Wednesday, 8 July 2009

Gyantsee 01-07-1904

My dear Delia

I last wrote to you from Khanma. I sent off those photos which I hope have arrived safely. We had a great fight at Haini Monastery before getting into Gyantsee. This place the night before fired upon our Mounted Infantry, killing one man - so we had already determined to destroy the place.

We started storming the place with the mountain guns at 9am and though the enemy had a very poor time of it they held out bravely and had to be turned out of their houses by the infantry going from house to house and shooting all they saw. This was very difficult because directly anyone entered, a Tibetan or several Tibetans rushed at one from behind a door or some dark corner and slashed at your with a huge sword. Here Major Lyle, 23rd Pioneers was badly cut over the head - and his left hand - like Mr Candler - almost cut off.

About 4pm the fight was over and we continued our march to Gyantsee where we arrived at 7pm - utterly done up - 12 hours on the march and fighting half the time. As we approached Gyantsee the Fort began to seriously fire up on us but the range was too great and we had no casualties. Carsten and Bennet of the Battery met us and took us in to the Mission enclosure for some food. It was very nice meeting all these fellows again. We encamped out of range of the fort so we had a quiet night.

Next morning I had to operate on Major Lye and the regimental Doctor gave me assistance. We had to take off one finger - but patched up the rest of the hand in an endeavour to save it but I doubt whether we shall succeed as all the bones - tendons and muscles were cut through and the hand was only kept on by a flap of skin of the palm. These sword cuts are dreadful - they cut through everything and as the Officer leads the men they get the first slash and thus fall in to my hands.

The day afterwards - in pouring rain - June 28 your birthday - we went out and stormed several villages over in the West side of the "Tung" as we intended to move our camp here and try to cut off the "Tony" from their water supply. We were fighting all day long, ending up at 7pm with the capture of a large Village and Monastery to the north of the Fort.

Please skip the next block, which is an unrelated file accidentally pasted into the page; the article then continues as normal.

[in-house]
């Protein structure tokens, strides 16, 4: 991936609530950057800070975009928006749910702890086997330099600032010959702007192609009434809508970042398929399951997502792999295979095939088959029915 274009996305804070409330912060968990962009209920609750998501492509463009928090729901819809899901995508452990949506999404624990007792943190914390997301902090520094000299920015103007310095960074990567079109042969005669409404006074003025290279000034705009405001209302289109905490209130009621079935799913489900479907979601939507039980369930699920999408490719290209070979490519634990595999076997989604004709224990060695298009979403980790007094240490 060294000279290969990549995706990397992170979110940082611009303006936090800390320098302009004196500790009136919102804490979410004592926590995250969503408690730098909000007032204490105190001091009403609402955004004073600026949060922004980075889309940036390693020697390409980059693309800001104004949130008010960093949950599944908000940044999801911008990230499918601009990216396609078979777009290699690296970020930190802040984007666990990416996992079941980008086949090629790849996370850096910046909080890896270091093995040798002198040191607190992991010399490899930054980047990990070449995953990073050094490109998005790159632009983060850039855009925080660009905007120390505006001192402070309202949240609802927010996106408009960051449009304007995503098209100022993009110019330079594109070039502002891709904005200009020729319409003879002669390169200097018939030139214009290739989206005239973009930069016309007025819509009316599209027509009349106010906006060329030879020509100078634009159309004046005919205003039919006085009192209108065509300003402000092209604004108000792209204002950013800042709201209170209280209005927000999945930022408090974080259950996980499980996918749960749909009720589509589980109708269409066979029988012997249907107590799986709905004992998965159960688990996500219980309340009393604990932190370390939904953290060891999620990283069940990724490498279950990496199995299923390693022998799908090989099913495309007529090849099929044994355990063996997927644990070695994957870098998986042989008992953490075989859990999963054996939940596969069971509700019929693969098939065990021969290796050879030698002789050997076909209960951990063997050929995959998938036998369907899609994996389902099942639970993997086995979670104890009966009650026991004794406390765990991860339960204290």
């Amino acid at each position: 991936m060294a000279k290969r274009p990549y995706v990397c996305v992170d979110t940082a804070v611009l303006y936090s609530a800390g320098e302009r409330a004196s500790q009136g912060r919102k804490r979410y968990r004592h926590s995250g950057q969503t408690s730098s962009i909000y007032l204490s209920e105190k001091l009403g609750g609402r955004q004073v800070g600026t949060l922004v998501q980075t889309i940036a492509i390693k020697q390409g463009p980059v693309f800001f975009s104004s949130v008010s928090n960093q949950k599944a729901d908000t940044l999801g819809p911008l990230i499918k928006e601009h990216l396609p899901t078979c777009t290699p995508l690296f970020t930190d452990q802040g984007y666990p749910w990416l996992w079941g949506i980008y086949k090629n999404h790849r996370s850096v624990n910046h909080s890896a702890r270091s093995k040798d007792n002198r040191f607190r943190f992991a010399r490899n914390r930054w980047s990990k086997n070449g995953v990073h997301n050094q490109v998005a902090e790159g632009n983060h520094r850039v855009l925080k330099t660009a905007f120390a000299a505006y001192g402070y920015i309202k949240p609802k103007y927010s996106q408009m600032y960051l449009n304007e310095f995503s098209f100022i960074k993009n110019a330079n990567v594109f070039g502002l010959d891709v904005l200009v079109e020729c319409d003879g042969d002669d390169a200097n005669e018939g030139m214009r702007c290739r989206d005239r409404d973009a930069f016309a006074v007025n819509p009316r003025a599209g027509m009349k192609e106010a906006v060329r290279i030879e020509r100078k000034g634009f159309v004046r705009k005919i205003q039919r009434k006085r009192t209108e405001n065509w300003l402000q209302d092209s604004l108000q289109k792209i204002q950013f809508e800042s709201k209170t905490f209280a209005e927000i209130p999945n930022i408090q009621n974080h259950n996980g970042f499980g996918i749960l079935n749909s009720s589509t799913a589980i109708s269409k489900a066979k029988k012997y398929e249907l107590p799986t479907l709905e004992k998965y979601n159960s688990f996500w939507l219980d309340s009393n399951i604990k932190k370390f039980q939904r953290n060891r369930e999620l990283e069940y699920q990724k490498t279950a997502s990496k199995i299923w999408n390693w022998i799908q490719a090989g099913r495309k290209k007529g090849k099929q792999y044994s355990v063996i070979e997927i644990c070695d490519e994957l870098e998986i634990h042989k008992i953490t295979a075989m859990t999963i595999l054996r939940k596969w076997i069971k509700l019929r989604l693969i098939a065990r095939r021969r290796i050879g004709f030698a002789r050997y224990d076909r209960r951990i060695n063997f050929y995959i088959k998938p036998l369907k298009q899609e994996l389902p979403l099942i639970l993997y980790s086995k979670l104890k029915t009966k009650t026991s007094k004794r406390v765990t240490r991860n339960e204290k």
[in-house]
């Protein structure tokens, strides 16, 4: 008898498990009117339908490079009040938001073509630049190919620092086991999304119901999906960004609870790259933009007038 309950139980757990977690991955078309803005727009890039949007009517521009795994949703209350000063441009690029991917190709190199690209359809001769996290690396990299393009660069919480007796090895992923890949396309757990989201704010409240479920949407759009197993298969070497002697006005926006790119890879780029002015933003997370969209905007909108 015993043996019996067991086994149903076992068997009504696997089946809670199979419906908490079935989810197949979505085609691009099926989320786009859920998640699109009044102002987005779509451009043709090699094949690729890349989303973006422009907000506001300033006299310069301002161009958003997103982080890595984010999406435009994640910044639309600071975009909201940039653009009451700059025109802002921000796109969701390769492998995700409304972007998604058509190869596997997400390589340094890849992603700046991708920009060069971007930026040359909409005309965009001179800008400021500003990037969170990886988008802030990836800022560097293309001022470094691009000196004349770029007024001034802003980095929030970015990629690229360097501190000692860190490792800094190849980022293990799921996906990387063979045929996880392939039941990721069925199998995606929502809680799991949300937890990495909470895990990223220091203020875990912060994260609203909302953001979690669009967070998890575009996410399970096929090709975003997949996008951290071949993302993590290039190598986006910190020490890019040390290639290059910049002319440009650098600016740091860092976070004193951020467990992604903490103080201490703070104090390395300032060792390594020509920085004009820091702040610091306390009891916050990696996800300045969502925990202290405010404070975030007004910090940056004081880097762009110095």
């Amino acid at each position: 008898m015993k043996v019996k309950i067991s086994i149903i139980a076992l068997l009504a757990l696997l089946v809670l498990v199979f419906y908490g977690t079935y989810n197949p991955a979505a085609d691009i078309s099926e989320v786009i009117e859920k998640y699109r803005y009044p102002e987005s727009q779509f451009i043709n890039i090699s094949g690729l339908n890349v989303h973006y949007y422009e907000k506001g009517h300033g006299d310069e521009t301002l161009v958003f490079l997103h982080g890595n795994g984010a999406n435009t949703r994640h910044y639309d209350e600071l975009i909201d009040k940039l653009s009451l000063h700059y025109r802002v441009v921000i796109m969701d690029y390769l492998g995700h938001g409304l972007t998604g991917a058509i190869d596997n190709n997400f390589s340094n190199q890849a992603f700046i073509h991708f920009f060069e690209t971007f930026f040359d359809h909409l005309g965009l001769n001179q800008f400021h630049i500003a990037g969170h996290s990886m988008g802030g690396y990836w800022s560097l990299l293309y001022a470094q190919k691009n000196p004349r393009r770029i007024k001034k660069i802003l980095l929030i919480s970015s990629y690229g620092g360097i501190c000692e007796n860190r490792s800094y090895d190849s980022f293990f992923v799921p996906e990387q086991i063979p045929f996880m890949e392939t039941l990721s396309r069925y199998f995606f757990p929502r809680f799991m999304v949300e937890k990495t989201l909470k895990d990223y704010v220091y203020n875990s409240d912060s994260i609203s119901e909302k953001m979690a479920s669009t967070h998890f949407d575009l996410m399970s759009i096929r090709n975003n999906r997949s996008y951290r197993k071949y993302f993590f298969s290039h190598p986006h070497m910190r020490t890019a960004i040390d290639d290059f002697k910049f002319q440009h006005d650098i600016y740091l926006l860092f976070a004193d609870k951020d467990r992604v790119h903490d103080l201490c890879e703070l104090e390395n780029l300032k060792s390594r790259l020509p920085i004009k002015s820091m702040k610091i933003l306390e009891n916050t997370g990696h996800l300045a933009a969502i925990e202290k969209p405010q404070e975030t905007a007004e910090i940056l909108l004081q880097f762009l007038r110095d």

This was a splendid fight as the village was situated high up and one could see the effect of the guns beautifully - the shrapnel shells bursting over the towers small "forts" and the enemy dashing about in all directions. The place was finally taken by the 40th Pathans and Gurkhas who climbed the hill on either side. Captain Craster - 40th Pathans was killed - shot dead - in the village and three other officers wounded slightly.

We got back to our new camp at 9pm again raining in torrents. Another long day for us. The next day we had a rest and began to collect fodder and grain from the villages we had taken. Yesterday we had an armistice for 24 hours as the enemy sent in a messenger from the fort under a white flag. This truce continues until 12 noon today after which we don't know whether it will be peace or war.

It is nice and warm here but inclined to very heavy showers. We have not yet attacked Gyantsee Fort - when we do we are sure to have severe casualties. I yesterday went out with an escort to look at the places we had taken and managed to get a few trifles. I think you will like the Tibetan painted scrolls - I have removed the lower roller to make them lighter for the post. If you care to - you can easily sow in another roller or cut the ends off square and hang them up without. These scrolls are very curious and should be very valuable at home - as they must be very old. No time to write more - I hope you can find some use for the "loot" that you have already received. Much love to you All Your Affectionate Brother Cecile Mainprise .

Send some of the photos to Number 19.

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